"I take orders from the Octoboss."

V for Vendetta

V FOR VENDETTA is a big exciting futuristic comic book movie, produced and written by the Wachowskis, starring Hugo Weaving and Natalie Portman, playing in Imax in some towns, but not here. It’s a movie nerds are pretty excited for, but the talk is less about is he wearing the right cape, are his powers depicted in exactly the way I personally imagined them, etc., and more about the politics. Because although it features a guy in a cape and mask who fights bad guys in dark alleys, the story is more of a 1984 type deal than a spiderman. Apparently the comic strip book was written in England in the 1980s in response to the Margaret Thatcher administration.

I saw a review in Entertainment Weekly that talked about references to Bush and Bill O’Reilly and Abu Ghraib and what not, but I figure this is more like STAR WARS prequels: it’s about all the assholes throughout history, and the leaders we have now just so happen to be members. It’s like I always say, if your government is strikingly similar to the dystopian sci-fi stories of the past then you got a problem there, in my opinion.

V for VendettaHugo Weaving is the main character V, a revolutionary in a Guy Fawkes mask who spins knives around and is waging a bombing campaign against the totalitarian british government. He goes on TV and announces that he’ll be blowing up the Parliament in one year and if you agree with him that the government is a bunch of assholes, you should be there to show your support.

Natalie Portman plays Evey, an assistant at a TV station who V rescues from rapist government agents when she’s out after curfew. This puts her in league with “the terrorist” as far as the government’s concerned, so she ends up forced to hang out with him and hear his side of things.

All the reviews seem to call V a terrorist, but I think this is a mixup like when everybody decided the gay shepherds in BROKEBACK MOUNTAIN were gay cowboys. V is not a terrorist, he is a very ambitious vandal. Yes, he wants to blow up the Parliament building, but since he gives a full year’s advanced warning I’m pretty sure there isn’t gonna be anybody inside. I mean maybe some dumbass lost track of the date and went into the office late, but I’d like to think a co-worker would’ve reminded him.

If V was a terrorist, by definition he would be blowing up the building to scare people into doing what he wants. But it’s actually the other way around, he is destroying a symbol in order to inspire hope in the people, and since he explains that on TV in advance I’m pretty sure everybody gets it.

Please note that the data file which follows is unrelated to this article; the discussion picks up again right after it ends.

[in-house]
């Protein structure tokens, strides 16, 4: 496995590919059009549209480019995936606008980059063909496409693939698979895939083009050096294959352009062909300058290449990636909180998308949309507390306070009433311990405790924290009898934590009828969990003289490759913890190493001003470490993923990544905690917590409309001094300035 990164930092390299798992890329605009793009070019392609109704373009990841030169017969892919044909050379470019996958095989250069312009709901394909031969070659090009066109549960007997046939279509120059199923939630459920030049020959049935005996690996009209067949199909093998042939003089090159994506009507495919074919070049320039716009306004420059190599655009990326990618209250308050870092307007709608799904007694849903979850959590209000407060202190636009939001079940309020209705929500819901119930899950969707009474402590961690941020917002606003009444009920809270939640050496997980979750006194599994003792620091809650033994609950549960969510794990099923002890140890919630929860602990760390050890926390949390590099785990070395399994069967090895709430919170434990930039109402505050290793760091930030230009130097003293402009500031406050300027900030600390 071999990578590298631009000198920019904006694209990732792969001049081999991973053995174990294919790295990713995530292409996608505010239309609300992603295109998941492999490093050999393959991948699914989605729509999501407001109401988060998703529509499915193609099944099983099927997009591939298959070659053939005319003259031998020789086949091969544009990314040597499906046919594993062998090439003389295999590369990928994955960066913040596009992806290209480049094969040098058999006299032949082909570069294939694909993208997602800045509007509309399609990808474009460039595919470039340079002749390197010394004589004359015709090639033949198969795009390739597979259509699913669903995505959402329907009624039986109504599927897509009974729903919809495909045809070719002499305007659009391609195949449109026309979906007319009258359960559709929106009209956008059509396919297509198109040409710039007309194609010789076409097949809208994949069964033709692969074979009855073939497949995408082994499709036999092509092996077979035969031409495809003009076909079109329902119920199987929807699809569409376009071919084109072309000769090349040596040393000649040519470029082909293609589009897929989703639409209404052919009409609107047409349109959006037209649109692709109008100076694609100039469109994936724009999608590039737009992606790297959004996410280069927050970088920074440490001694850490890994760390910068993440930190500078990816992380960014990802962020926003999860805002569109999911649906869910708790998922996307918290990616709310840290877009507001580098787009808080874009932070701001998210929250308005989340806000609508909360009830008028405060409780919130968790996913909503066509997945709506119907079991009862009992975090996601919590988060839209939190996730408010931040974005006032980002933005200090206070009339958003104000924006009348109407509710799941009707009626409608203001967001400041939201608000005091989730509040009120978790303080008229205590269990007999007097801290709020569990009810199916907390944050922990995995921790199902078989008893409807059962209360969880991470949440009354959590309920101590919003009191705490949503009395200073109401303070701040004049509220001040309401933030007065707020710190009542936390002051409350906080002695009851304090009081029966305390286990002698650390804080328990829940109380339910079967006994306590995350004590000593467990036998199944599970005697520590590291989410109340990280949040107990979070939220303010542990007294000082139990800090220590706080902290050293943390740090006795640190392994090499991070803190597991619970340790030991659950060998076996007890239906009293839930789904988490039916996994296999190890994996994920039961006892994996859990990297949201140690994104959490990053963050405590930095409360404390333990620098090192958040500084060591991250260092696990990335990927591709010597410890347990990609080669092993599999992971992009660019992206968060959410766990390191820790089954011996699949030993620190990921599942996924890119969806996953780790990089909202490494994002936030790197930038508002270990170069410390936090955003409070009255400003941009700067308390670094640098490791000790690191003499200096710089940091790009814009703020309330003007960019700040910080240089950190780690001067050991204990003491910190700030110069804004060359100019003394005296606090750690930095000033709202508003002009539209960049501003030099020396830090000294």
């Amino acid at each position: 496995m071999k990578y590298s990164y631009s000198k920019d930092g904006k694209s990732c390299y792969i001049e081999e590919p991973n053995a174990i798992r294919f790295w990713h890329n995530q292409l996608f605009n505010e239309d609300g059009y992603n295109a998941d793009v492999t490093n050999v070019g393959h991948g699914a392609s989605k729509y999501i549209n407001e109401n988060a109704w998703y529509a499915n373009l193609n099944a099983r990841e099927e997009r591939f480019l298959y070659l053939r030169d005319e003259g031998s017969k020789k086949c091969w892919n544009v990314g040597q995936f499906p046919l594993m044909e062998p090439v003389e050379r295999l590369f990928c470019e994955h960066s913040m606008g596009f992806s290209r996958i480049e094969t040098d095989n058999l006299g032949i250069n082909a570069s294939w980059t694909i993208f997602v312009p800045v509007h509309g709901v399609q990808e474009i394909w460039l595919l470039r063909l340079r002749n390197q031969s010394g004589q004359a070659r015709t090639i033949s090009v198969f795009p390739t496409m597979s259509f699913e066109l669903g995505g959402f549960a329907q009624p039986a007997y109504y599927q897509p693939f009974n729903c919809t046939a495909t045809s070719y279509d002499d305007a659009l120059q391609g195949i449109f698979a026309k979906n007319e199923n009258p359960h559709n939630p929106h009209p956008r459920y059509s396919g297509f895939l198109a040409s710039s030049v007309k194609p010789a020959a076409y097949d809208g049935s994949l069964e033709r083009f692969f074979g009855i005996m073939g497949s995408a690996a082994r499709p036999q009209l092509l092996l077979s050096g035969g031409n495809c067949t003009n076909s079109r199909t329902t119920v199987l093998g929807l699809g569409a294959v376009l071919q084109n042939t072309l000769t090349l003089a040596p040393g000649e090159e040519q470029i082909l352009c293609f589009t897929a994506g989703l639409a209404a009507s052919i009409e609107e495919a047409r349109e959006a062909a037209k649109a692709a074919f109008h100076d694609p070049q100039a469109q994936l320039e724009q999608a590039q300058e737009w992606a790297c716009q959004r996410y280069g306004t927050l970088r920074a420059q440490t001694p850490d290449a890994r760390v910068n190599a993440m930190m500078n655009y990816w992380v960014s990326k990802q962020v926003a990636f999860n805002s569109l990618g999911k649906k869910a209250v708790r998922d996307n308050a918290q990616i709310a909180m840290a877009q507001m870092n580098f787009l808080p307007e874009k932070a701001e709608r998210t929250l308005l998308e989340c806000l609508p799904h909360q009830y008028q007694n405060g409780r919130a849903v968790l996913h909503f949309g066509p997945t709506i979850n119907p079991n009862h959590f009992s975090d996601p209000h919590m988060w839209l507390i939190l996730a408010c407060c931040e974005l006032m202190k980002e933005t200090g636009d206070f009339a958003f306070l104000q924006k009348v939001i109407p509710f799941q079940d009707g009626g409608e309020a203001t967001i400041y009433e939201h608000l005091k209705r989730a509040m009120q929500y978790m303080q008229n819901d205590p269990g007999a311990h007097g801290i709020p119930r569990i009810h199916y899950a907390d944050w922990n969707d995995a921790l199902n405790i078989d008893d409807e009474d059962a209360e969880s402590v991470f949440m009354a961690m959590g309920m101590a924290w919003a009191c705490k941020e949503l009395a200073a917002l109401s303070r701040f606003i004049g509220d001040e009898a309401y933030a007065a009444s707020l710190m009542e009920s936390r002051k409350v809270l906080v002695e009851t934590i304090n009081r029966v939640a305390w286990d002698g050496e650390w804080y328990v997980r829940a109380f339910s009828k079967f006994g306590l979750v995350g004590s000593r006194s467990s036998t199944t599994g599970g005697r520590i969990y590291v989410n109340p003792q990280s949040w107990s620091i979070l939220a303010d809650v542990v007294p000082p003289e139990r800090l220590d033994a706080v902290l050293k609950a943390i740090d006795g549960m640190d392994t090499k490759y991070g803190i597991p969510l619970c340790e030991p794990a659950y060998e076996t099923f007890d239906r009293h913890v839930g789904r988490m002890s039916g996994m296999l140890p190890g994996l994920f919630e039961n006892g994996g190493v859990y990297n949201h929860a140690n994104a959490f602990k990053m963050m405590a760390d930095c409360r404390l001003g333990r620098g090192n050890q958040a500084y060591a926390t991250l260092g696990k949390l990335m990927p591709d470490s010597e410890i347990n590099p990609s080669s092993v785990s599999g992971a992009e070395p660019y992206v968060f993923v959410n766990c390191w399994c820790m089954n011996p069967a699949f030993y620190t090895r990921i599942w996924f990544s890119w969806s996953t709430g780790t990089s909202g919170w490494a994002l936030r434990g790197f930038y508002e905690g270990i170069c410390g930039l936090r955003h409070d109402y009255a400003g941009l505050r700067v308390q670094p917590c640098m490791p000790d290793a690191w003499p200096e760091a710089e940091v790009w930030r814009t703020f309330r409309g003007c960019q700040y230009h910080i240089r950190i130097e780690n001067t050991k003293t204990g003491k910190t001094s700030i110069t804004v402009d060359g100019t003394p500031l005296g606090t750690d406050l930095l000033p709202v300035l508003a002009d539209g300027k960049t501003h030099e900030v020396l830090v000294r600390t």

That is not to say that he’s a completely clean individual, because it so happens that he is also on a Vincent Price style revenge murder spree. Throughout the movie we begin to piece together a backstory explaining what happened to V to inspire his whole revolutionary deal, and he murders a series of people involved in his past. He also does some cold blooded shit to Evey that you might not be able to forgive him for. In the original story maybe this left you feeling ambiguous about him but here, aided by the magic of badass fight scenes and dramatic musical scores, you go away feeling like he’s a great martyr. The end of the movie, where the people stand up to the Man, is very moving. It gave me chills just like it did the first time I saw it in that Eminem video.

V is a pretty cool character because 1. he hates the Man and 2. he wears an unmoving mask for the entire movie. You don’t see that too often. Even Michael Meyers has taken his mask off a couple times. This guy, you don’t know for sure if he’s only doing it when Evey’s over, but as far as we see he wears the mask 24 hours a day. There’s even a scene where he’s cooking breakfast wearing the mask. Of course, you do recognize that deep voice as Hugo Weaving, so you maybe picture an agent from the matrix, or an elf, or an australian drag queen, or a dog from BABE under there. So it’s not a complete mystery. But Hugo does a real good job, it’s hard to imagine another voice behind the mask being as effective.

I got one criticism for this character though, the same problem I have with the Crow. This guy goes around beating up fascists, and he keeps quoting Shakespeare and shit at them. I’m sorry V, you may know alot about Shakespeare, but the average person you’re beating up probaly does not. You’re just talking gibberish as far as they and, possibly, I, am concerned. A knife fight is not an appropriate venue for literary discussion. Save it for the coffee shop, smartypants.

V has a cool bachelor pad he calls The Shadow Gallery, where he keeps movie posters and famous paintings he stole from government censors. It reminded me of that movie EQUILIBRIUM and made me think about why this is a better take on the same kind of thing. In EQUILIBRIUM, the government burns works of art because they may cause emotion, and emotion is illegal. As far as I could tell, that doesn’t have a parallel to anything going on in the real world, unlike V where the art is banned for being indecent. Also, in EQUILIBRIUM you see them tossing the Mona Lisa on a bonfire without comment. It seemed to me a little phoney that the main character just happens to toss the most famous painting of all time in the flames like it ain’t no thang. In V you got some pretty famous paintings, but not THE number one most famous painting of all time. So that went down easier.

EQUILIBRIUM is all about the government supressing emotions, which doesn’t remind me of real world problems. But V has all kinds of shit that reminds me of what’s going on in the world now. There’s wiretapping and surveillance, wars and terrorism used to rally the people around their leaders, fake news used to spin things the way the government wants you to see them or to scare people into compliance, references to people being locked up without access to lawyers, waterboarded and convicted by tribunals, even feds putting black hoods over people’s heads. In one scene government trucks drive around picking up conversations with microphones and use computer scanners to scan for content, using them like public opinion polls. Which made me think oh shit, they’ll probaly start doing that.